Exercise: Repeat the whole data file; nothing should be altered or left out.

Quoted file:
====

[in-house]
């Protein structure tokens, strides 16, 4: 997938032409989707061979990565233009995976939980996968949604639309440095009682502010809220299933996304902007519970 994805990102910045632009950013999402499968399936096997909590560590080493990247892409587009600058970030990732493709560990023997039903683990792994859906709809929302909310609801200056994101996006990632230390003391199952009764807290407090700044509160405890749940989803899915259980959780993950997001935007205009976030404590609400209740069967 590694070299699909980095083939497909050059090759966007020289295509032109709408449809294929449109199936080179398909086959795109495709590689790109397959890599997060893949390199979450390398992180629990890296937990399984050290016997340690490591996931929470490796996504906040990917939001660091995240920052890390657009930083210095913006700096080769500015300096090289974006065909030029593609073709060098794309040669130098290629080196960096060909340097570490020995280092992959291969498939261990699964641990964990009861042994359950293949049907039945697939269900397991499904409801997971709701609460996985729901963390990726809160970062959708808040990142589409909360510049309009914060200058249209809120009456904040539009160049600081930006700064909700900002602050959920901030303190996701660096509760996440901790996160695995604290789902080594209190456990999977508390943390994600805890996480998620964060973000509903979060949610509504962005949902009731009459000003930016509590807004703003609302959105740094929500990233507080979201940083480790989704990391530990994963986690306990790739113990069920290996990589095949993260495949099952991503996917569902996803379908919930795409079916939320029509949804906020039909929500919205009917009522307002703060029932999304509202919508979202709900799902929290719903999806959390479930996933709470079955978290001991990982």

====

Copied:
[in-house]
């Protein structure tokens, strides 16, 4: 997938032409989707061979990565233009995976939980996968949604639309440095009682502010809220299933996304902007519970 994805990102910045632009950013999402499968399936096997909590560590080493990247892409587009600058970030990732493709560990023997039903683990792994859906709809929302909310609801200056994101996006990632230390003391199952009764807290407090700044509160405890749940989803899915259980959780993950997001935007205009976030404590609400209740069967 590694070299699909980095083939497909050059090759966007020289295509032109709408449809294929449109199936080179398909086959795109495709590689790109397959890599997060893949390199979450390398992180629990890296937990399984050290016997340690490591996931929470490796996504906040990917939001660091995240920052890390657009930083210095913006700096080769500015300096090289974006065909030029593609073709060098794309040669130098290629080196960096060909340097570490020995280092992959291969498939261990699964641990964990009861042994359950293949049907039945697939269900397991499904409801997971709701609460996985729901963390990726809160970062959708808040990142589409909360510049309009914060200058249209809120009456904040539009160049600081930006700064909700900002602050959920901030303190996701660096509760996440901790996160695995604290789902080594209190456990999977508390943390994600805890996480998620964060973000509903979060949610509504962005949902009731009459000003930016509590807004703003609302959105740094929500990233507080979201940083480790989704990391530990994963986690306990790739113990069920290996990589095949993260495949099952991503996917569902996803379908919930795409079916939320029509949804906020039909929500919205009917009522307002703060029932999304509202919508979202709900799902929290719903999806959390479930996933709470079955978290001991990982």